But I think the lack of sufficient resources is only a symptom. After all, no marketer has ever said, “I have too many resources and too much money.”

The real challenge is that most B2B businesses still view their thought leadership program as a short-term marketing campaign to generate demand or leads into the top of their funnel. Or they see it as a brand-building effort to attract more attention.

They fail to see thought leadership as a product or service that’s as (or more) important than the products or services they sell in the marketplace.

A great thought leadership program deserves the same level of attention as your best product or service offering. It deserves a PR strategy. It deserves a paid media strategy. It deserves internal comms support.

That doesn’t necessarily mean more money or more resources. (Well, maybe it ultimately does, but that’s not the key.) It means taking the time to make your thought leadership a business strategy, not another market tactic to attract more attention at the top of the buyer’s journey.

As the research points out, an effective thought leadership approach has three key attributes:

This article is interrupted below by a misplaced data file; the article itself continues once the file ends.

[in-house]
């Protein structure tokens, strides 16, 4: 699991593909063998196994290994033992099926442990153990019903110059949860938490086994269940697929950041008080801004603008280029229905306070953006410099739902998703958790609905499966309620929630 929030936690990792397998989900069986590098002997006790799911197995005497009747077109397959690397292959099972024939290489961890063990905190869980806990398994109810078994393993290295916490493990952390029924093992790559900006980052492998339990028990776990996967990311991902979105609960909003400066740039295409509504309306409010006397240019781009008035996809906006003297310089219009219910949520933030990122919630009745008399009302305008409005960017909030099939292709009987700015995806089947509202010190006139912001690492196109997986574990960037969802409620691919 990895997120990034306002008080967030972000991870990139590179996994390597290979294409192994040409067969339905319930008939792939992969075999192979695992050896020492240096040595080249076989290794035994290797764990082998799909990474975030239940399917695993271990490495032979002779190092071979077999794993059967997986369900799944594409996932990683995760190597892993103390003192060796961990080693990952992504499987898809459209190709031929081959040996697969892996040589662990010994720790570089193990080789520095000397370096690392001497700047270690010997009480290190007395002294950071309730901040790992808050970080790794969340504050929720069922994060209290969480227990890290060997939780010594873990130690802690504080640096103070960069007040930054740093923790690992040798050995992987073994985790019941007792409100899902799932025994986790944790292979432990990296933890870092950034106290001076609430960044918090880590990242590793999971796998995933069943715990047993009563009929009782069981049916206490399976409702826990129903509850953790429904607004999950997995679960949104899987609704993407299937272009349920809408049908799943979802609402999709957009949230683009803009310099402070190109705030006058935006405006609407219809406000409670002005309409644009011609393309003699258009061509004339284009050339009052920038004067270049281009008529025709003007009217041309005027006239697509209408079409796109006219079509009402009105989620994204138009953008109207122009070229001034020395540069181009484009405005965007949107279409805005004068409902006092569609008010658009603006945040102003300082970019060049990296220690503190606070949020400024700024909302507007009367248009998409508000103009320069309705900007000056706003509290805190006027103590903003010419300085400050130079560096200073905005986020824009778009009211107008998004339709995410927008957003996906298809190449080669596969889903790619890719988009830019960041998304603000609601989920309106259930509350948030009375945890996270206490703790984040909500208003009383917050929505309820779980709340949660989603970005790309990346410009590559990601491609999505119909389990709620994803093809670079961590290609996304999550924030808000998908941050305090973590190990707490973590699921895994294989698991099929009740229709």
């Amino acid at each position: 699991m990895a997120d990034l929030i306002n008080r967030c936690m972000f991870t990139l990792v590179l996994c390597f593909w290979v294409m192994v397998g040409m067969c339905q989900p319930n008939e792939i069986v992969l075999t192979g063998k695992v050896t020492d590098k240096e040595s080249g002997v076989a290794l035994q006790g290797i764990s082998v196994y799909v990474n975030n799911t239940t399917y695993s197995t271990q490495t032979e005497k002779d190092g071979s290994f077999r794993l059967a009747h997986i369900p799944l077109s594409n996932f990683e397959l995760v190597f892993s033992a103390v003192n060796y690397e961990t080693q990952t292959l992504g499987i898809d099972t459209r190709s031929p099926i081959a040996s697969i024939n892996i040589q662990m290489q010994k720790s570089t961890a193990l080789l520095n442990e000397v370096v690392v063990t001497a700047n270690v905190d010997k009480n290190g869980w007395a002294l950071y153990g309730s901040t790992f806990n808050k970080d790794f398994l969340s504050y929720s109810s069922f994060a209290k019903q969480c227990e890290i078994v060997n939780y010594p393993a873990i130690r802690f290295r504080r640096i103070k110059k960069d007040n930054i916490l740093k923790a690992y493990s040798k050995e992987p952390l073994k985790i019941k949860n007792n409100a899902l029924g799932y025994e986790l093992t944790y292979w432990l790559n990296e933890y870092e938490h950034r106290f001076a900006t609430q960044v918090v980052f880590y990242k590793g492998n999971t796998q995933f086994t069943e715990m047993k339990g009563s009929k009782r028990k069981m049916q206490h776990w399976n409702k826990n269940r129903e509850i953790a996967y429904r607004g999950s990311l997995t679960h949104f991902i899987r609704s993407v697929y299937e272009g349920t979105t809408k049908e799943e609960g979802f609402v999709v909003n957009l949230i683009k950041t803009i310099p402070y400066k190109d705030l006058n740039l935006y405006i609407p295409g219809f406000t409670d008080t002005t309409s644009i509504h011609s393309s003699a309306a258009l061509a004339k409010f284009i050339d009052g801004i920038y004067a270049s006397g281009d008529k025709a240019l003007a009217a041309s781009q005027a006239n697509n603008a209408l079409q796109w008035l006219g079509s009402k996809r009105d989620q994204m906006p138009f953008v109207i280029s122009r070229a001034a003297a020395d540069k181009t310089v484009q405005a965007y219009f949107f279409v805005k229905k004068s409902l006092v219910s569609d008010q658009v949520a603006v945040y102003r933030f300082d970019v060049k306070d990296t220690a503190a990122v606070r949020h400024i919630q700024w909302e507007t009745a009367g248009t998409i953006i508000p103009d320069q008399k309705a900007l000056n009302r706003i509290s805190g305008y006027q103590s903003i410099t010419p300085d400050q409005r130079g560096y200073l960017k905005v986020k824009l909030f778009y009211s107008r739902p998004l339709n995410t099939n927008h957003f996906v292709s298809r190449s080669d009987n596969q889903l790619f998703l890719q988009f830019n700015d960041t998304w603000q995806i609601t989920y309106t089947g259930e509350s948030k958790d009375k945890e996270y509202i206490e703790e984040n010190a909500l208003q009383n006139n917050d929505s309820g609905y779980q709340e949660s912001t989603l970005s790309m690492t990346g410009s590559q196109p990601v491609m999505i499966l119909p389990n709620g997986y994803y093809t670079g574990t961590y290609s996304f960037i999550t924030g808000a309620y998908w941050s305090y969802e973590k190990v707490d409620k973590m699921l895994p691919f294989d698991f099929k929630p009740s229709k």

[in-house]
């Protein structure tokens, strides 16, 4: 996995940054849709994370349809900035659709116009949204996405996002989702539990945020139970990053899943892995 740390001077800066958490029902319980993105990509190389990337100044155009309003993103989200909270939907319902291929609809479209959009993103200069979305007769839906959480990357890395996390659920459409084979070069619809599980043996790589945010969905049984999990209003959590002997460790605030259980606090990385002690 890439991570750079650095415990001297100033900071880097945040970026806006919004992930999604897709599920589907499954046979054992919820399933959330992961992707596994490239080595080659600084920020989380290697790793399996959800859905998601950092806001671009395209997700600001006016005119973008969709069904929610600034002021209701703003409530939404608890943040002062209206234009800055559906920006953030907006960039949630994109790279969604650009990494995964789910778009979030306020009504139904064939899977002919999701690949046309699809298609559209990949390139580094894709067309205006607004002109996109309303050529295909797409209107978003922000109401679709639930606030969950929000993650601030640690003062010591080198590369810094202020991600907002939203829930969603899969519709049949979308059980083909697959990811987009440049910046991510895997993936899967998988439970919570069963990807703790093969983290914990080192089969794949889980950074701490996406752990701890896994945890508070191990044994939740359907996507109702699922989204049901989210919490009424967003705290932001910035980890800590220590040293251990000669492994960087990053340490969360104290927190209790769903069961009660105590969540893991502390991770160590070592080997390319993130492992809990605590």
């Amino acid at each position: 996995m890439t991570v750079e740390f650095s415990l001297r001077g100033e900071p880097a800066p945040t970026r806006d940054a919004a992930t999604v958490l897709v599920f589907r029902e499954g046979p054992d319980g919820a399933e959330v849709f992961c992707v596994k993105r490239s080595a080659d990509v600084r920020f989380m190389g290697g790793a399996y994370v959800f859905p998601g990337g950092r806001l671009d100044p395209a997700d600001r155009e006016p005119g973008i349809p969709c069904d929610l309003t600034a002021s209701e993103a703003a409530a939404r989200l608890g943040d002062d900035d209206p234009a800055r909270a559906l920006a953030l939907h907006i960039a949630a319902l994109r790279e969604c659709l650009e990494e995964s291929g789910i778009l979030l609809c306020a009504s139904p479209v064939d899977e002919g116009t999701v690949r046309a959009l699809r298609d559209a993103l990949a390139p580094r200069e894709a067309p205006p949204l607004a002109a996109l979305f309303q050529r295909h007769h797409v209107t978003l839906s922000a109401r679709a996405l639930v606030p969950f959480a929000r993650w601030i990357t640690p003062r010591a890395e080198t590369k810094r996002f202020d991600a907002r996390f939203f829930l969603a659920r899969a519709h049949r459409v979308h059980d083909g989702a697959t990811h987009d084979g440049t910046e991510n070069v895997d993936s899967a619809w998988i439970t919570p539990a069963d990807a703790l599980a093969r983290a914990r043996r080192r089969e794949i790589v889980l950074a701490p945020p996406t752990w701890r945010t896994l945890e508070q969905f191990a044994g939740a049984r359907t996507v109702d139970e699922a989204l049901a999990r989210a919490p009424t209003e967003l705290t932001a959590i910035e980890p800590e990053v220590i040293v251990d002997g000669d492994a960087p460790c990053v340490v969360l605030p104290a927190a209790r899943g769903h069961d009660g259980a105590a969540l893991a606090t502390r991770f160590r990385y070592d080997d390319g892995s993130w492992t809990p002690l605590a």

• Shares strong research and data
  • Help buyers understand their business challenges
  • Offers concrete guidance.

That type of thought leadership is based on the intricate understanding of what your customers need, not what they’re asking for. It provides immediate value and is differentiated based on your brand’s take on the world.

In other words, thought leadership is one of your core products. Treat it that way.

Want more content marketing tips, insights, and examples? Subscribe to workday or weekly emails from CMI.

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Cover image by Joseph Kalinowski/Content Marketing Institute

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YouTube Ad Specs, Sizes, and Examples [2024 Update]

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YouTube Ad Specs, Sizes, and Examples

Introduction

With billions of users each month, YouTube is the world’s second largest search engine and top website for video content. This makes it a great place for advertising. To succeed, advertisers need to follow the correct YouTube ad specifications. These rules help your ad reach more viewers, increasing the chance of gaining new customers and boosting brand awareness.

Types of YouTube Ads